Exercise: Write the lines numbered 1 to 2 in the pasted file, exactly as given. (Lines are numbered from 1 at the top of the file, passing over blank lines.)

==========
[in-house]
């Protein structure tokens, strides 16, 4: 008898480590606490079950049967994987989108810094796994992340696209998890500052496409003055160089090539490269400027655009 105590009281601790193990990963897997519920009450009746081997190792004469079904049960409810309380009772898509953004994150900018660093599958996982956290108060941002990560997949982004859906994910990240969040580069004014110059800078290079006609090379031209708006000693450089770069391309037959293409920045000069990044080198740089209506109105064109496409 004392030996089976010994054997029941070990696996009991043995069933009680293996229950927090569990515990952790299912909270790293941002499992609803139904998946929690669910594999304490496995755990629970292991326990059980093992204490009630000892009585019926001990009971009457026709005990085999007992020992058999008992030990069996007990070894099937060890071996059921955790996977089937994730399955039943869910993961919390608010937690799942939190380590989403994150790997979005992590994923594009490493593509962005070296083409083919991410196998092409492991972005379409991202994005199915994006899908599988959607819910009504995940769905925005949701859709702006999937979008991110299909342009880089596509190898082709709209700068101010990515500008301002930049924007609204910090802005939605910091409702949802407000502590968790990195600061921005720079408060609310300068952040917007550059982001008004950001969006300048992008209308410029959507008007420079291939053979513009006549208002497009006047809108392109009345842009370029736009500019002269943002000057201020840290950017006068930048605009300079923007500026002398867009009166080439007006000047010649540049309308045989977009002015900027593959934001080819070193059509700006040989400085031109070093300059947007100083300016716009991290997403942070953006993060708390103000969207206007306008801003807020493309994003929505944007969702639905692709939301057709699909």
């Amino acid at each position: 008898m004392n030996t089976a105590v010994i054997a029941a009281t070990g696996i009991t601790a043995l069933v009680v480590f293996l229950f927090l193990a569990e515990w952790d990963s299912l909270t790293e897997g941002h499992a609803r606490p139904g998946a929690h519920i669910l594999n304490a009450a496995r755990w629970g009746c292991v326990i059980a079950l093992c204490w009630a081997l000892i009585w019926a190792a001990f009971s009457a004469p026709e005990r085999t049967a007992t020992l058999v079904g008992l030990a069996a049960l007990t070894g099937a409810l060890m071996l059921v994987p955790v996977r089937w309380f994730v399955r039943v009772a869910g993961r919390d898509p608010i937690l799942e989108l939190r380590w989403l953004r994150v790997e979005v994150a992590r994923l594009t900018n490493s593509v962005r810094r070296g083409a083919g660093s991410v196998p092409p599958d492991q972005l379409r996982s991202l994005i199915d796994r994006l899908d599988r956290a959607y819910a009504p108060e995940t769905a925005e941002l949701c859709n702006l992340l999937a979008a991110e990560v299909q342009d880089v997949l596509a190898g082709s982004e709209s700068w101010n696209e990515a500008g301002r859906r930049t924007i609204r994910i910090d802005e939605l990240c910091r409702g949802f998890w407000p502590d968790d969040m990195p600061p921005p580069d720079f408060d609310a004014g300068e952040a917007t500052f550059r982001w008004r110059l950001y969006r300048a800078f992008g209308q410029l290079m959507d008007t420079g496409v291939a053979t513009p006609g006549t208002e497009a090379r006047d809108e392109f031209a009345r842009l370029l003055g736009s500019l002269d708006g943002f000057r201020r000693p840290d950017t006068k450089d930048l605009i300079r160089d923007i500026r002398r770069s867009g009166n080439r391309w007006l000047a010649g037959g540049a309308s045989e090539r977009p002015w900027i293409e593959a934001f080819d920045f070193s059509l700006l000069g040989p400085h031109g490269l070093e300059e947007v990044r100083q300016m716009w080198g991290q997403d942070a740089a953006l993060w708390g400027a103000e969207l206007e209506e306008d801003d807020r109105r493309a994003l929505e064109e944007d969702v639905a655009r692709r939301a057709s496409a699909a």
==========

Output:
[in-house]
């Protein structure tokens, strides 16, 4: 008898480590606490079950049967994987989108810094796994992340696209998890500052496409003055160089090539490269400027655009 105590009281601790193990990963897997519920009450009746081997190792004469079904049960409810309380009772898509953004994150900018660093599958996982956290108060941002990560997949982004859906994910990240969040580069004014110059800078290079006609090379031209708006000693450089770069391309037959293409920045000069990044080198740089209506109105064109496409 004392030996089976010994054997029941070990696996009991043995069933009680293996229950927090569990515990952790299912909270790293941002499992609803139904998946929690669910594999304490496995755990629970292991326990059980093992204490009630000892009585019926001990009971009457026709005990085999007992020992058999008992030990069996007990070894099937060890071996059921955790996977089937994730399955039943869910993961919390608010937690799942939190380590989403994150790997979005992590994923594009490493593509962005070296083409083919991410196998092409492991972005379409991202994005199915994006899908599988959607819910009504995940769905925005949701859709702006999937979008991110299909342009880089596509190898082709709209700068101010990515500008301002930049924007609204910090802005939605910091409702949802407000502590968790990195600061921005720079408060609310300068952040917007550059982001008004950001969006300048992008209308410029959507008007420079291939053979513009006549208002497009006047809108392109009345842009370029736009500019002269943002000057201020840290950017006068930048605009300079923007500026002398867009009166080439007006000047010649540049309308045989977009002015900027593959934001080819070193059509700006040989400085031109070093300059947007100083300016716009991290997403942070953006993060708390103000969207206007306008801003807020493309994003929505944007969702639905692709939301057709699909």